"Even if a woman is wearing beautiful clothes," says the owner, Susie Faux, "she won't look good if she looks very tired. We say 'just go upstairs for half a day and relax'." Ms Faux envisages a place where busy women can hand over responsibility for how they look to the pros - and leave feeling pampered, preened and ready to take on the world.
As well as the clothes and beauty treatments, Wardrobe offers a clothing consultancy service; pay pounds 200 for an advice session from the well-groomed staff, and recoup the cost on the clothes you buy.
"Wardrobe's whole raison d'etre is to make people feel very special," says Ms Faux, author of Wardrobe: Develop Your Style and Confidence. "Our customer is not rich enough to throw away pounds 50 on a jacket that she can only wear once or twice. After their first visit, customers say they've never spent as much in one hit, but in the end they spend less over the whole year."
Without a doubt, clothes at Wardrobe are pricey - Jil Sander, Mani, Strenesse, State of Claude Montana ... If they weren't, Wardrobe wouldn't be in its grand location just off Bond Street, or have Philippe Starck chairs, wave-shaped walls and an architect-designed multi-pile carpet.
"We want women to invest in one outfit that looks good rather than spend lots on rubbish that will always look wrong," says Ms Faux. "She'll buy one outfit per season and style it different ways, so she can wear it a thousand times."
It's this economical approach to buying clothes that makes the Wardrobe service appealing. Susie Faux herself is different from many designer- clad saleswomen. From a working-class family, she still remembers being ushered away from an expensive rail of clothes with a cursory "They're not for you, dear". Reassured, I decided to try the consultancy service myself, and threw myself on the mercy of Ms Faux and her assistants.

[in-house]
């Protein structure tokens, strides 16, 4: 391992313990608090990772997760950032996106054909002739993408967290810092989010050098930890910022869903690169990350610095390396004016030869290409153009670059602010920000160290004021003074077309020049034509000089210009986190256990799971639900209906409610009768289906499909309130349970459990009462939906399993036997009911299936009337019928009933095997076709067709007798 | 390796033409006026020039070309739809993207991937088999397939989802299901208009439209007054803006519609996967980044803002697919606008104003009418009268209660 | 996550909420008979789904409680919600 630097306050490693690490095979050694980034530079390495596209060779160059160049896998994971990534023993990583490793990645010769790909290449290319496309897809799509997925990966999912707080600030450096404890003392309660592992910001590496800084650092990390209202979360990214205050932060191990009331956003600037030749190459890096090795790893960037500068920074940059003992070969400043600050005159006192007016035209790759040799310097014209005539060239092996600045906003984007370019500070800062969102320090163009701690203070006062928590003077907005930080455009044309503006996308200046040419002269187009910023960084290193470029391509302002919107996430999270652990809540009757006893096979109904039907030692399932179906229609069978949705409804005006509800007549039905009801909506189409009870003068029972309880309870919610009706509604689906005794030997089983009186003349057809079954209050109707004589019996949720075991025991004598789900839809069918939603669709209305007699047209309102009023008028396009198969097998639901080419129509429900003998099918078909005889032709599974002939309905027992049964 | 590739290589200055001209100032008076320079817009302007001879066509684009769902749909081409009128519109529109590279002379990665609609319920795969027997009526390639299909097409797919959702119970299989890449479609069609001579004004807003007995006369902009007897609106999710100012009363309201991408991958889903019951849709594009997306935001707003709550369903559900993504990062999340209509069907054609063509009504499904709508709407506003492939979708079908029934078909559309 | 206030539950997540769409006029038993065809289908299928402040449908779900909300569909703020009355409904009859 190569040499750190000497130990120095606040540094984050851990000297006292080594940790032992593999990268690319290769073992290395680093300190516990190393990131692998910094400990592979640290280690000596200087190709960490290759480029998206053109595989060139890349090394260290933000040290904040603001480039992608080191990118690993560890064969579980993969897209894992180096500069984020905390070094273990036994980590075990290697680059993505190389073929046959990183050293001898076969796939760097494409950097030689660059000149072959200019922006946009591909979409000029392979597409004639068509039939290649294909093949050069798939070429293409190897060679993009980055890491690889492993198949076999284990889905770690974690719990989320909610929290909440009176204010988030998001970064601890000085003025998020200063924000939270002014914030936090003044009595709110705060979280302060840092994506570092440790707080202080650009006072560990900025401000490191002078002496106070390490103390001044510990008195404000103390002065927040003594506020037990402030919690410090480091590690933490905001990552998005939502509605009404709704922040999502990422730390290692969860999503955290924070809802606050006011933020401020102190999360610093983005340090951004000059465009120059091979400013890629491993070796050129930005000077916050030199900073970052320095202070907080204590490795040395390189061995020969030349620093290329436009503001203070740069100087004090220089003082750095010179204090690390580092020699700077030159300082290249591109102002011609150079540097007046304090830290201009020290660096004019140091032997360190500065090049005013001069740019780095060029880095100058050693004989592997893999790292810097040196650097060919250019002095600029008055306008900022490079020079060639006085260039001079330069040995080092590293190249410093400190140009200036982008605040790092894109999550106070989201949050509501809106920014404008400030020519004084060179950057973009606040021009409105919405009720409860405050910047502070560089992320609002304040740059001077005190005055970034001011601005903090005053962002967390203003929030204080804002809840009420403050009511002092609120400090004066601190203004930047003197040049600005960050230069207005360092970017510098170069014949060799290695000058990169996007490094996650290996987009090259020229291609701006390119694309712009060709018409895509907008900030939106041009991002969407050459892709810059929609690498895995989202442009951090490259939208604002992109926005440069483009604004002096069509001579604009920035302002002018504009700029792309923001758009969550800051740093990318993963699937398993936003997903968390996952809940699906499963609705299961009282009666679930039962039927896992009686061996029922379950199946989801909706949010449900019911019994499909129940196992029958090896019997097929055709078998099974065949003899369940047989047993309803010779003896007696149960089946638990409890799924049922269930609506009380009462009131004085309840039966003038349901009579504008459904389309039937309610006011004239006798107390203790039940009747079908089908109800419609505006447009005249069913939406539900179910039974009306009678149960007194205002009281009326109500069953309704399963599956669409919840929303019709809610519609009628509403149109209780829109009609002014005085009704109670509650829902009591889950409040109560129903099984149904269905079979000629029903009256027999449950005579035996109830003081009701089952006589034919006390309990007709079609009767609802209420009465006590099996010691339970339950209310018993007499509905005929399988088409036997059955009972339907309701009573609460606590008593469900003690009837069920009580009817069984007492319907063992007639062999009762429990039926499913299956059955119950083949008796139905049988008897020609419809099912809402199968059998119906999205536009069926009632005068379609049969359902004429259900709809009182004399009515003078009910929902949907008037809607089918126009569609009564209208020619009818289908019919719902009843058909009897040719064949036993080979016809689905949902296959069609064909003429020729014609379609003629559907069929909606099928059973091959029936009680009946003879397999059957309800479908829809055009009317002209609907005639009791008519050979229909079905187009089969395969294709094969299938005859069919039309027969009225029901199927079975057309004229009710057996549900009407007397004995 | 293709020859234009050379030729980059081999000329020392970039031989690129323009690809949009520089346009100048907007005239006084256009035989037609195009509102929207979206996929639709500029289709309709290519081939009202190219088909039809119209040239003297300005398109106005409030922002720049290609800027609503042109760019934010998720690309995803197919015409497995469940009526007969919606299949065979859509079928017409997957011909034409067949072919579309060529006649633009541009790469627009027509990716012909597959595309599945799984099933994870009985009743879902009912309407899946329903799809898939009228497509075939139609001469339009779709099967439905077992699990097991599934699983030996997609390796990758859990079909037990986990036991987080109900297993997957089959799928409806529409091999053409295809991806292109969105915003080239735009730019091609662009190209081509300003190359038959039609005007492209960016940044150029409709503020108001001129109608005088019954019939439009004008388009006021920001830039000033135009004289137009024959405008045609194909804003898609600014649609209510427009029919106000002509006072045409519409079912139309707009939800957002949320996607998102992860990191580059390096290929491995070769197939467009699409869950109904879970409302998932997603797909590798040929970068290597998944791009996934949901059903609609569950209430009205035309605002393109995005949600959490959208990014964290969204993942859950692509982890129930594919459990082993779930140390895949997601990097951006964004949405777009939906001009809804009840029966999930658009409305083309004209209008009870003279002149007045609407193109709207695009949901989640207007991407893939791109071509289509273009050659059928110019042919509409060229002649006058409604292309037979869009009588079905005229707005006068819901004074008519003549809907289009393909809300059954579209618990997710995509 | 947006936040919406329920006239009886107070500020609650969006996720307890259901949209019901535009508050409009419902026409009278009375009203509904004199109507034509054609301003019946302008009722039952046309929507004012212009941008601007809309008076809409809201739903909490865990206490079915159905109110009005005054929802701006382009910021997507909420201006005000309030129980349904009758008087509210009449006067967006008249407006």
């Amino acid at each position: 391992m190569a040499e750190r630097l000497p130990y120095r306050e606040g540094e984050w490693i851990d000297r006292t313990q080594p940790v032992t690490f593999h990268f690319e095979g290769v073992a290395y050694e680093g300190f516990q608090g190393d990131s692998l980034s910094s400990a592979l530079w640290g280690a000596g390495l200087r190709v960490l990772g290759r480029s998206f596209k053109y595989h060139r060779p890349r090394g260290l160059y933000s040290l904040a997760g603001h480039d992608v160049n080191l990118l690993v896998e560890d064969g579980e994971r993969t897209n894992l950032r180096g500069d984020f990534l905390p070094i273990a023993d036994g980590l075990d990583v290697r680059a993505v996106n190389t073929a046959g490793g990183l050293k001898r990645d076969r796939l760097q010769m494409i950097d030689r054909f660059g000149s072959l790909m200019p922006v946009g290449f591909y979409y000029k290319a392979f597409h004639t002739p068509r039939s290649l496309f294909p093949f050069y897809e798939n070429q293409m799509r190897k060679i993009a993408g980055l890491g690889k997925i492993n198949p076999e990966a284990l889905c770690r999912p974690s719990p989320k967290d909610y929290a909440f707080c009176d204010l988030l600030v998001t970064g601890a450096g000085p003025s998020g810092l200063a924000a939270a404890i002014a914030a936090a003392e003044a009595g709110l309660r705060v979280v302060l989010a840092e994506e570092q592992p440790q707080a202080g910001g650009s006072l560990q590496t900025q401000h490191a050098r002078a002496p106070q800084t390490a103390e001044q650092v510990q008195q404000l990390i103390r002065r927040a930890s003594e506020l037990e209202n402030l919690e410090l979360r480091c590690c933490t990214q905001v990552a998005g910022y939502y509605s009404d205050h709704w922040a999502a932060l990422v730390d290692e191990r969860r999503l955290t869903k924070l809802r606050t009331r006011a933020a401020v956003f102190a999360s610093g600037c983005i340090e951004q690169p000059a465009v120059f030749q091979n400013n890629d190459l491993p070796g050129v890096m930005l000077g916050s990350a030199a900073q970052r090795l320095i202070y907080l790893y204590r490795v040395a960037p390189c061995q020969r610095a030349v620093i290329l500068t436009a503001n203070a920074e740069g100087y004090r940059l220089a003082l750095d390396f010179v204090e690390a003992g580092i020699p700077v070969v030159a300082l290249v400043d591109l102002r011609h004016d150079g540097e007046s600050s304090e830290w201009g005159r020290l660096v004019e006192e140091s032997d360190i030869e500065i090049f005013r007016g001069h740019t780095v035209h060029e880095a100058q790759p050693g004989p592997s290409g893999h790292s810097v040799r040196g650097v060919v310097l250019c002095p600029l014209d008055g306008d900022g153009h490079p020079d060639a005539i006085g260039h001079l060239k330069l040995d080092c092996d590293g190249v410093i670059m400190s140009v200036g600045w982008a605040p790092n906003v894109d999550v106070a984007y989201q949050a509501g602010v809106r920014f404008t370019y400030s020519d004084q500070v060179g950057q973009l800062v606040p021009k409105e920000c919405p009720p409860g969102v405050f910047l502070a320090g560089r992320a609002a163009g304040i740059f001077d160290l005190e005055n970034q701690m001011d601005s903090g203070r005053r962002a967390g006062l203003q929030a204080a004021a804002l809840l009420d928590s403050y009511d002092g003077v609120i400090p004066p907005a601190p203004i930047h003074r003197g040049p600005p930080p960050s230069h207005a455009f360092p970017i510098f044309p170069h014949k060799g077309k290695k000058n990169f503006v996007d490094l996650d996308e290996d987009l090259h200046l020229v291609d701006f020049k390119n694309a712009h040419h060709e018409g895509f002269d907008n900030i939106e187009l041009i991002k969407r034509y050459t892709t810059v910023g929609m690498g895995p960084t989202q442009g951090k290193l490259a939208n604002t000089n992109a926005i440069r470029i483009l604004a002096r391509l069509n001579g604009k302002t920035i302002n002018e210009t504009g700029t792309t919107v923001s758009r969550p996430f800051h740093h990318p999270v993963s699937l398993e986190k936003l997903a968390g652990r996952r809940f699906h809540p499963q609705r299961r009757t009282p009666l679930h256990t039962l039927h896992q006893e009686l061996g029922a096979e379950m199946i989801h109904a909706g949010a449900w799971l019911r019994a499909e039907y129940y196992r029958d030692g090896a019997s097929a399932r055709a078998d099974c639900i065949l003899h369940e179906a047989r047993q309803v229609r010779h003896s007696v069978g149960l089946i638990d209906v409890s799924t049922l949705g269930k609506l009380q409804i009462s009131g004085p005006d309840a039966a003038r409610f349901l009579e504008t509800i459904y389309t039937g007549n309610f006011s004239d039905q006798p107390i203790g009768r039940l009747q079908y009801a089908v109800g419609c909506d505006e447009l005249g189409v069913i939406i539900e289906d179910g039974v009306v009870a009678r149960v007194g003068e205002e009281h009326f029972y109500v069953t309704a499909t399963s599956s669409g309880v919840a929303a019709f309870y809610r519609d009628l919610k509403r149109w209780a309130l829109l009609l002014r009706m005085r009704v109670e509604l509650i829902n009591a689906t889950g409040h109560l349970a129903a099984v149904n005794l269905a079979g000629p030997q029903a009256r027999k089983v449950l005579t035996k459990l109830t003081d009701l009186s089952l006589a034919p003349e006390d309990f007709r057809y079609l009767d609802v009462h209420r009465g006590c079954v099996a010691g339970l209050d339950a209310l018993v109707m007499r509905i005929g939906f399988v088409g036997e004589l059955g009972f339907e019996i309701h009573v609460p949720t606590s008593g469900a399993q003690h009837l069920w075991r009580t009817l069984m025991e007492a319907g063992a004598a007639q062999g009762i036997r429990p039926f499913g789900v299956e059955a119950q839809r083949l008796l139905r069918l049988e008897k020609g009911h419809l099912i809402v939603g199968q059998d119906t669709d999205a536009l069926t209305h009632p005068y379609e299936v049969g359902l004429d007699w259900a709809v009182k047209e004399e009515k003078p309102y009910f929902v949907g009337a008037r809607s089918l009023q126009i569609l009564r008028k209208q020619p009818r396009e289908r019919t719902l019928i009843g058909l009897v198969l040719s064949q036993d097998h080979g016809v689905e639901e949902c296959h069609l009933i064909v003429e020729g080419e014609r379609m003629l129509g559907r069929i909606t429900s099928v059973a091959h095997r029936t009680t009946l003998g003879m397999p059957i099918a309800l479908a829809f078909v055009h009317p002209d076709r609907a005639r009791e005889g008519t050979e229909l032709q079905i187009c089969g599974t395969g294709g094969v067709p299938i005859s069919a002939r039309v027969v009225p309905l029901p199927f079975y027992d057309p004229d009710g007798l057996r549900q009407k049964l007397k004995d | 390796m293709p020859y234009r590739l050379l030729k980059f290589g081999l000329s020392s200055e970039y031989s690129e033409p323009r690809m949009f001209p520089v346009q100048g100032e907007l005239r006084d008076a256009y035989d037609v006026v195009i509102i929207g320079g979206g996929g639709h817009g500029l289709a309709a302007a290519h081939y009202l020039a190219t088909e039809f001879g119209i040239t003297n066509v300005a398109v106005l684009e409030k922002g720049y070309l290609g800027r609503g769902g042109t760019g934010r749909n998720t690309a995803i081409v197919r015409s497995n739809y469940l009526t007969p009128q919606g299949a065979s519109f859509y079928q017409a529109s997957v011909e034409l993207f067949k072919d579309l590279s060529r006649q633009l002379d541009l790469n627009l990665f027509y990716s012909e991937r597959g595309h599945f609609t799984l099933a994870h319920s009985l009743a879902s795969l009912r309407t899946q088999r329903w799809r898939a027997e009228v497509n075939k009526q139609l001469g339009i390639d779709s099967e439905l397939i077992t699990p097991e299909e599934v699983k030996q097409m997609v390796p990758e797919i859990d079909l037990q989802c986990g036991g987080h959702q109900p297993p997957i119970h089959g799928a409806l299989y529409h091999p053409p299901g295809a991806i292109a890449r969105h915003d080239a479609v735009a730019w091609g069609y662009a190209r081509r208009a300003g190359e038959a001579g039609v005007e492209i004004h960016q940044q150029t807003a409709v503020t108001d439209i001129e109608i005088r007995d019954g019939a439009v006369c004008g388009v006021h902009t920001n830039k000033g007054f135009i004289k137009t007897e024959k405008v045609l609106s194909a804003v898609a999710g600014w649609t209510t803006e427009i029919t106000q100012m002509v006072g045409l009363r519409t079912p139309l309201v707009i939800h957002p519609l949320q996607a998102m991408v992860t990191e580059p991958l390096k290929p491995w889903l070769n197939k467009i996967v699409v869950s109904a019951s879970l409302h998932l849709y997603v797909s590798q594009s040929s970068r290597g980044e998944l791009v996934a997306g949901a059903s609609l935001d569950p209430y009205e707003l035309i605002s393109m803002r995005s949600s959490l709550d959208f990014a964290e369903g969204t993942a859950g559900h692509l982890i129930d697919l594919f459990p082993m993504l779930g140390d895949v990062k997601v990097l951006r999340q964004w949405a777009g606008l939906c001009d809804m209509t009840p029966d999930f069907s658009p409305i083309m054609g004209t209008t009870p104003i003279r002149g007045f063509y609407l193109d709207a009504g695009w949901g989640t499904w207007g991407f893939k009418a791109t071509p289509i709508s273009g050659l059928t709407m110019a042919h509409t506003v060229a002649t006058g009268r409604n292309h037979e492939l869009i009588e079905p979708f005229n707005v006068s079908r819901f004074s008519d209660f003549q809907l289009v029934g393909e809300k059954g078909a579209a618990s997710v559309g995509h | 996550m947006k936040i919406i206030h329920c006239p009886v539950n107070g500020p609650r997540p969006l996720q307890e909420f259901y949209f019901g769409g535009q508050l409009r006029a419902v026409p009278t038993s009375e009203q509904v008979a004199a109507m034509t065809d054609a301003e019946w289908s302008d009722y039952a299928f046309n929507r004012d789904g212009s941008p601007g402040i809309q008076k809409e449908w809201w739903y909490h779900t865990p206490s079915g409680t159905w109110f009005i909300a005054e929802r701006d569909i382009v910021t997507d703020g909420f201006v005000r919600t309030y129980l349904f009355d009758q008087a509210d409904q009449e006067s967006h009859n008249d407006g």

At first it's hard not to feel inadequate, my red lipstick clashing with the pinks of the sales staff; my favourite linen Whistles suit suddenly feeling shapeless. I mumble my sizes to the beautiful Lana who's been put in charge of dressing me, and watch for reaction to (ooch) size 14 top, bottom a more respectable size 12. "Lucky you," she says. She pulls out a double-breasted Strenesse jacket. I put it on but hazard that double-breasted jackets emphasise my swimmer's shoulders. She takes the point, but disagrees.
Next, a beautiful bluey-green single-breasted Mani. It feels good. I'm beginning to think that it might be worth getting my Access card out, if, indeed, it would clear the requisite pounds 599. Mani trousers follow. Nice, too (pounds 399). "How about this top?" Lana asks about a short-sleeved cream cashmere and wool roll-neck(Sfera, pounds 189). She adds a pair of Jil Sander court shoes (pounds 185) and suggests a scarf. We're already clocking more than pounds 1,000. But it needn't be that much. "Women regularly ask us what their minimum budget would have to be. Quite honestly, it's pounds 500," says Susie Faux.
With a beautiful Marco Tagliaferri jumper to go with the trousers (pounds 255), and a few more tips on styling, I feel a million dollars.
How much would it cost me to feel this way more often? Adding up my seasonal spend, a Miss Selfridge throwaway suit, a few high-street dresses and trousers, I'm convinced that it really wouldn't cost much more. My next very special birthday present will be a day out for the whole works. Even if it's only once a year.
Wardrobe, 42 Conduit St, London W1R 9FB (0171-494 1131).Reuse content